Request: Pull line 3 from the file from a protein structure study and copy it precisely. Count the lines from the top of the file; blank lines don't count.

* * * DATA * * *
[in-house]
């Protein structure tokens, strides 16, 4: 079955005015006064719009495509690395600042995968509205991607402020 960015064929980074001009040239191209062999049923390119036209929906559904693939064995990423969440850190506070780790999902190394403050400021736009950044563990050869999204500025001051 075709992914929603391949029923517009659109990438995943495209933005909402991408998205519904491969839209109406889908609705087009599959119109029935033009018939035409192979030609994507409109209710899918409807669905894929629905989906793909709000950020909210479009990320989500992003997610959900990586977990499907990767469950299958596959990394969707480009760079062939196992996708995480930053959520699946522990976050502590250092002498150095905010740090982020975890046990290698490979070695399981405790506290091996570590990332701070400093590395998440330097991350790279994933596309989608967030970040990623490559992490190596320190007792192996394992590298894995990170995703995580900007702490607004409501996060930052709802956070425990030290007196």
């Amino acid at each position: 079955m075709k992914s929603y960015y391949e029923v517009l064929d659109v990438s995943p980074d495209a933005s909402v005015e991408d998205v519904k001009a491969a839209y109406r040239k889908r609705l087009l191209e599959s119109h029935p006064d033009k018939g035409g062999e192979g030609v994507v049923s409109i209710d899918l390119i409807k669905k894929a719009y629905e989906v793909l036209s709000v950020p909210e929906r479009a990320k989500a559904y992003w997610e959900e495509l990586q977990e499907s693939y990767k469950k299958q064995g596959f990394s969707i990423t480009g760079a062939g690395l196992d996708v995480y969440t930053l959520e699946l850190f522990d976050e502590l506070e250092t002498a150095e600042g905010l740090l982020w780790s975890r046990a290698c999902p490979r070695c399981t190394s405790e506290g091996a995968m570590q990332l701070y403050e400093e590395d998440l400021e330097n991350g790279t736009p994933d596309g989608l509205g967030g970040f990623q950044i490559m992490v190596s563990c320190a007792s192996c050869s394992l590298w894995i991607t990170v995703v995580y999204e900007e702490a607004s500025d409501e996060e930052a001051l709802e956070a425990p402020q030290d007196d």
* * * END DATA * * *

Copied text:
């Amino acid at each position: 079955m075709k992914s929603y960015y391949e029923v517009l064929d659109v990438s995943p980074d495209a933005s909402v005015e991408d998205v519904k001009a491969a839209y109406r040239k889908r609705l087009l191209e599959s119109h029935p006064d033009k018939g035409g062999e192979g030609v994507v049923s409109i209710d899918l390119i409807k669905k894929a719009y629905e989906v793909l036209s709000v950020p909210e929906r479009a990320k989500a559904y992003w997610e959900e495509l990586q977990e499907s693939y990767k469950k299958q064995g596959f990394s969707i990423t480009g760079a062939g690395l196992d996708v995480y969440t930053l959520e699946l850190f522990d976050e502590l506070e250092t002498a150095e600042g905010l740090l982020w780790s975890r046990a290698c999902p490979r070695c399981t190394s405790e506290g091996a995968m570590q990332l701070y403050e400093e590395d998440l400021e330097n991350g790279t736009p994933d596309g989608l509205g967030g970040f990623q950044i490559m992490v190596s563990c320190a007792s192996c050869s394992l590298w894995i991607t990170v995703v995580y999204e900007e702490a607004s500025d409501e996060e930052a001051l709802e956070a425990p402020q030290d007196d």